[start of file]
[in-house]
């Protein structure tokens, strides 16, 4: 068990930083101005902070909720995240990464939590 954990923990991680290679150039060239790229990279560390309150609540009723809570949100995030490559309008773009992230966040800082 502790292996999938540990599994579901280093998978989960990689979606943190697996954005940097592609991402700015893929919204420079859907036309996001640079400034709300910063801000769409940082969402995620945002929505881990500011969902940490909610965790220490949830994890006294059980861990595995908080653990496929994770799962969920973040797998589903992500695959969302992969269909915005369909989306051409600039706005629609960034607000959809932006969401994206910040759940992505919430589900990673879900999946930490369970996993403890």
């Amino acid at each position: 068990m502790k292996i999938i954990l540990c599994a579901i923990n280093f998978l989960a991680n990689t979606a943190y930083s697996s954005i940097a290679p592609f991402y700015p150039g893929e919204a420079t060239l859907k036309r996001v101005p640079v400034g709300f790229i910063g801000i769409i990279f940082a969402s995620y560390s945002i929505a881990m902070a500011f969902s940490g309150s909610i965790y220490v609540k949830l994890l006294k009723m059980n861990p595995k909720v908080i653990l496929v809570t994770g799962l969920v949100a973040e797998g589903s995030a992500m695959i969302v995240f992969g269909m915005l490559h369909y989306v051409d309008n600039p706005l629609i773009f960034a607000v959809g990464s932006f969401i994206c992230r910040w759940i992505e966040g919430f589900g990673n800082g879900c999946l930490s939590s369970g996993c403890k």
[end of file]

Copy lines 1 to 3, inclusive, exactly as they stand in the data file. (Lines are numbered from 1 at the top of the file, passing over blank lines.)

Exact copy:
[in-house]
């Protein structure tokens, strides 16, 4: 068990930083101005902070909720995240990464939590 954990923990991680290679150039060239790229990279560390309150609540009723809570949100995030490559309008773009992230966040800082 502790292996999938540990599994579901280093998978989960990689979606943190697996954005940097592609991402700015893929919204420079859907036309996001640079400034709300910063801000769409940082969402995620945002929505881990500011969902940490909610965790220490949830994890006294059980861990595995908080653990496929994770799962969920973040797998589903992500695959969302992969269909915005369909989306051409600039706005629609960034607000959809932006969401994206910040759940992505919430589900990673879900999946930490369970996993403890």
């Amino acid at each position: 068990m502790k292996i999938i954990l540990c599994a579901i923990n280093f998978l989960a991680n990689t979606a943190y930083s697996s954005i940097a290679p592609f991402y700015p150039g893929e919204a420079t060239l859907k036309r996001v101005p640079v400034g709300f790229i910063g801000i769409i990279f940082a969402s995620y560390s945002i929505a881990m902070a500011f969902s940490g309150s909610i965790y220490v609540k949830l994890l006294k009723m059980n861990p595995k909720v908080i653990l496929v809570t994770g799962l969920v949100a973040e797998g589903s995030a992500m695959i969302v995240f992969g269909m915005l490559h369909y989306v051409d309008n600039p706005l629609i773009f960034a607000v959809g990464s932006f969401i994206c992230r910040w759940i992505e966040g919430f589900g990673n800082g879900c999946l930490s939590s369970g996993c403890k």